In A Dance Against Time: The Brief, Brilliant Life of a Joffrey Dancer, author Diane Solway follows the life of Eddie Stierle from his blue-collar beginnings to his extraordinarily quick rise to stardom as a Joffrey dancer and through his fight against AIDS. It is Solway’s not-so-easy accomplishment that she manages to give us non-balletomanes a very clear understanding of the dedication, sacrifices and types of training necessary to dance professionally. She accomplishes this with the ease of a writer extremely familiar with the environs and history of dance.

Stierle grew up in a working-class Catholic family in Florida. He was the youngest of eight children and favorite child of his mother, who saw him as the most talented of her children and the one most likely to fulfill her own dreams. Stierle had to endure the estrangement of his brother and sisters that his early achievements as a gifted dancer and his special relationship with his mother brought him. Stierle never lost sight of his goals and did whatever he and his teachers thought was necessary to achieve them.

Stierle became a member of the Joffrey Ballet at the age of 18, an amazing feat for a short, stocky man -- not the physical build usually associated with ballet dancers. Due to his amazing talent and overwhelming desire to succeed, within a year Stierle was dancing lead roles. At the age of 19 he tested positive for HIV. He died at the age of 23, shortly after the New York City premiere of two works Stierle choreographed.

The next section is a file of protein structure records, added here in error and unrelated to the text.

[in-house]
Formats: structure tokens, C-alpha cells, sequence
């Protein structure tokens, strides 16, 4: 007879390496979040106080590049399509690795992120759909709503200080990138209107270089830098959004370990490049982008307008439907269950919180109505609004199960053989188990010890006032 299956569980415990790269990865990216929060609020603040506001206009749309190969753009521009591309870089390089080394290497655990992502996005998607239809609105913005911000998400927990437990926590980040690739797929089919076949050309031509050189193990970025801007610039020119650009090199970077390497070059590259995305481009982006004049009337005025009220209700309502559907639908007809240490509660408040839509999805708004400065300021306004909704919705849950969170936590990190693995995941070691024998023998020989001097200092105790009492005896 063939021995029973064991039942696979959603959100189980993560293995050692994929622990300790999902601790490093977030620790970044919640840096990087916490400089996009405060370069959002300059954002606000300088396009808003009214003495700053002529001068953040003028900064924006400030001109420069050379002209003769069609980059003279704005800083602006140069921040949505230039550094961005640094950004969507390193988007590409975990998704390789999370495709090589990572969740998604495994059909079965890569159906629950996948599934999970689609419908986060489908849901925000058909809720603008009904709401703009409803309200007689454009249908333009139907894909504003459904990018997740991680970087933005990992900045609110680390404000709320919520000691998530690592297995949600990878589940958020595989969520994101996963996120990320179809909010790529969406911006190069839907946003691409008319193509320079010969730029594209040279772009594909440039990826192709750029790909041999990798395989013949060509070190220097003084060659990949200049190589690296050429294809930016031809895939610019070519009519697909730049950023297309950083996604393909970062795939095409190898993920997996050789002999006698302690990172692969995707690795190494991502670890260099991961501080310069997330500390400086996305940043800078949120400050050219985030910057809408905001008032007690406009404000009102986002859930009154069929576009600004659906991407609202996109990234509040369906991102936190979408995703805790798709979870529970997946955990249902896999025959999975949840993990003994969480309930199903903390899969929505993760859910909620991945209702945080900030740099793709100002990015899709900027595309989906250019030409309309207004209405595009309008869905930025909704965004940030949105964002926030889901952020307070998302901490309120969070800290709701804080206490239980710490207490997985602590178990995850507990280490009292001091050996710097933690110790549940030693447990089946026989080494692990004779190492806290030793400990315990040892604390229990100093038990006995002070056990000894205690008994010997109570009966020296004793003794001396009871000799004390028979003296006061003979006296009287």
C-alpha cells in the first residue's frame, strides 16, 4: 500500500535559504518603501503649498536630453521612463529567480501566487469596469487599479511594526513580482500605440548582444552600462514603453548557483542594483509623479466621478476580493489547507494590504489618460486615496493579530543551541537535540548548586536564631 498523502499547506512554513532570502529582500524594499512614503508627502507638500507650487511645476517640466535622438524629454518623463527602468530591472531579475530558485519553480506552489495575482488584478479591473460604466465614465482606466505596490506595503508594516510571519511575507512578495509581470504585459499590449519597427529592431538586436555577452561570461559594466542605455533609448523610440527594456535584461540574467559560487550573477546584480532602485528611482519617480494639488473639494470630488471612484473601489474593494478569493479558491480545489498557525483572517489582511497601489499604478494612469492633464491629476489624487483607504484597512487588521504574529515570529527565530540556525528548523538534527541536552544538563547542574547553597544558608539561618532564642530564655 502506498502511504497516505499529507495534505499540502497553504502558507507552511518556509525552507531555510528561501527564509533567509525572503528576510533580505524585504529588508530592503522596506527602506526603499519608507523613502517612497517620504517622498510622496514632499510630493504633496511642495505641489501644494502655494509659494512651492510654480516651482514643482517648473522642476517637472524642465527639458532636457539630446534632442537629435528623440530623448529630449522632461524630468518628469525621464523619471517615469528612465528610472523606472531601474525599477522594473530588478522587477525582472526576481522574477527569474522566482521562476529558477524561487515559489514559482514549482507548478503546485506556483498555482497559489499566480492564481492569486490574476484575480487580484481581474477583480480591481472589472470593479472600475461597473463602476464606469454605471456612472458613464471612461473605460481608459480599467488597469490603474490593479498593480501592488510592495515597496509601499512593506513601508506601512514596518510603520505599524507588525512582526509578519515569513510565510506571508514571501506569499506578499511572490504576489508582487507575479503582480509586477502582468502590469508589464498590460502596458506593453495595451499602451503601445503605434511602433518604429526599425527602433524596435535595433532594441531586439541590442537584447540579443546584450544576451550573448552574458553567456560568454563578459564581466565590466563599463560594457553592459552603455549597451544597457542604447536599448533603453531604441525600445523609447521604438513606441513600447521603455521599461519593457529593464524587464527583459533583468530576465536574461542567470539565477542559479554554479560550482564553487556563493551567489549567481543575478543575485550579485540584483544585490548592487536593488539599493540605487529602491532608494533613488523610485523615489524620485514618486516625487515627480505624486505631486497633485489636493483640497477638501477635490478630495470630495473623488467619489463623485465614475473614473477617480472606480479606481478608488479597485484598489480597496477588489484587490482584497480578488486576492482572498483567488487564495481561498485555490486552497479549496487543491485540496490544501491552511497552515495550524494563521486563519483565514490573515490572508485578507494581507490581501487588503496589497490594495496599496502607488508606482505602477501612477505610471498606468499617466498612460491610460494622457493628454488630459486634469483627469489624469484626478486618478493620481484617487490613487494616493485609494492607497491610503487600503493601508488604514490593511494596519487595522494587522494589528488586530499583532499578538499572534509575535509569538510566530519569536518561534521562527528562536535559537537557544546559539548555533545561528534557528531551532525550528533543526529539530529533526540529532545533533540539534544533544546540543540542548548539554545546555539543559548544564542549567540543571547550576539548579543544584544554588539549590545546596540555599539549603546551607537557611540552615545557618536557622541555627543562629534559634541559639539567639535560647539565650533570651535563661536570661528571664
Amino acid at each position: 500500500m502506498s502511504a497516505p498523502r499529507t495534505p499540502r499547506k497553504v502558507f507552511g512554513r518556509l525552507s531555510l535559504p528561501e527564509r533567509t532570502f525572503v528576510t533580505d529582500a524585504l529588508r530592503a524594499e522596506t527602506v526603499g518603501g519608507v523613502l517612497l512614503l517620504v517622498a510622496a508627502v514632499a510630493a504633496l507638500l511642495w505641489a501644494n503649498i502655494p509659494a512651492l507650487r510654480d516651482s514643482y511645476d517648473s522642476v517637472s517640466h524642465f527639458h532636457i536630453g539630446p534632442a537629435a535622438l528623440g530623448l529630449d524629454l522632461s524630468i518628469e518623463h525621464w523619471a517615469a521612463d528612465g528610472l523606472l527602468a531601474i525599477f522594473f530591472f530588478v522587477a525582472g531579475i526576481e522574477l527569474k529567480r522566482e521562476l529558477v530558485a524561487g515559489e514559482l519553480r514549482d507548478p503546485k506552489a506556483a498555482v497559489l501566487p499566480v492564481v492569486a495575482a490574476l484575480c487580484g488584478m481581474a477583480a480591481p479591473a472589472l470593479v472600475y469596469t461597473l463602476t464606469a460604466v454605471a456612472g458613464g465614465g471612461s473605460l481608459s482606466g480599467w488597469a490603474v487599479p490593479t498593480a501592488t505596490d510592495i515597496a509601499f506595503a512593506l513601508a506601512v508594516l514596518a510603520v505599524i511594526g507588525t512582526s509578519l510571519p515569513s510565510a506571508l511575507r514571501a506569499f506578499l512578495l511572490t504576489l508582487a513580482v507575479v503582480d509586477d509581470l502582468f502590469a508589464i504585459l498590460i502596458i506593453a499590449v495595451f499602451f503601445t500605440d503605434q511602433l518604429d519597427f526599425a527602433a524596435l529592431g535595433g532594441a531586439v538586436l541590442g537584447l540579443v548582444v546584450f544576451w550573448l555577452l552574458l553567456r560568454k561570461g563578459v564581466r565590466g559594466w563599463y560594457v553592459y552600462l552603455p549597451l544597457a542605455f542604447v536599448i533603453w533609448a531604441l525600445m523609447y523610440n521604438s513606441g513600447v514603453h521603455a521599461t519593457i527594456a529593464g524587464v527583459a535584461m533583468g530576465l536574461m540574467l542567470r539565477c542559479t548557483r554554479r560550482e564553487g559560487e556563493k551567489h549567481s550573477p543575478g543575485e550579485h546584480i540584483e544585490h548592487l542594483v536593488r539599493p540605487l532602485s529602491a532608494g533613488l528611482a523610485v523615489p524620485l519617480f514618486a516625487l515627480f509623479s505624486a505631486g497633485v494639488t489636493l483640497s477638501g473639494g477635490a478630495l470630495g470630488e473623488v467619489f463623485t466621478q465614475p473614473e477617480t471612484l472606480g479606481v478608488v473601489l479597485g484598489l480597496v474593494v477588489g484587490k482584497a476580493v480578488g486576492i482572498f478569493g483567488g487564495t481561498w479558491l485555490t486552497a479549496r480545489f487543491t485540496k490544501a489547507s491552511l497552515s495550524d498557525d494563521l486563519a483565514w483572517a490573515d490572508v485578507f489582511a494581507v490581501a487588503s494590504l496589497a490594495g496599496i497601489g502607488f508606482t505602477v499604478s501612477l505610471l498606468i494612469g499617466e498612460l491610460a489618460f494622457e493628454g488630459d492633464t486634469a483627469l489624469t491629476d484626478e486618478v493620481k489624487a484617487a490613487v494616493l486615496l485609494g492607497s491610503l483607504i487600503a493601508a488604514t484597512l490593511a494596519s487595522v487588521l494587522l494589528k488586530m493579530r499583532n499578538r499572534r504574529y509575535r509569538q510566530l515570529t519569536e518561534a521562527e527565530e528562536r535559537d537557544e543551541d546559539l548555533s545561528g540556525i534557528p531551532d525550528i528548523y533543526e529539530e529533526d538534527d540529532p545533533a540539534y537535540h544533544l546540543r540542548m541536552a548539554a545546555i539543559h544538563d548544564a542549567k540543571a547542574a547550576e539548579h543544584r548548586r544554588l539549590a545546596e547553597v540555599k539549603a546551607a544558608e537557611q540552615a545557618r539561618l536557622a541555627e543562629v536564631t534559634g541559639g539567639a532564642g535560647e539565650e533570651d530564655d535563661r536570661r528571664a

This book is not only Stierle’s story. It is very much the story of the inner workings of the Joffrey Ballet and of their celebrated dancers and choreographers who made up the troupe. It tells the tale of Robert Joffrey’s last few years as he succumbed to AIDS and highlights how our thinking about AIDS has developed over time. When Joffrey was in the final stages of the disease, only his closest associates knew the exact nature of his illness. The word AIDS was never spoken aloud.

The author’s most striking feat is to show Stierle’s life in the context of his times. By chronicling the dancer’s life, Solway follows events we all remember -- the first reports of unusual illness striking gay men, the isolation of HIV, the experimental drugs that failed and the New Age treatment developed in response -- are all contained within this volume, in the context of Stierle’s life.

Solway echoes near-universal condemnation of the Reagan-Bush administration for its early inaction against AIDS and the media for its original reticence to report on the pandemic. The power of her argument is magnified as Solway shows how these inactions led to the death of Eddie Stierle at such an early age. Ultimately, this is a book about triumphs. Stierle triumphs as a dancer, as a choreographer and as a young person refusing to let a deadly disease alter his vision of the life he wanted. And Diane Solway triumphs in presenting this life to us in this eminently readable, well-researched and touching book.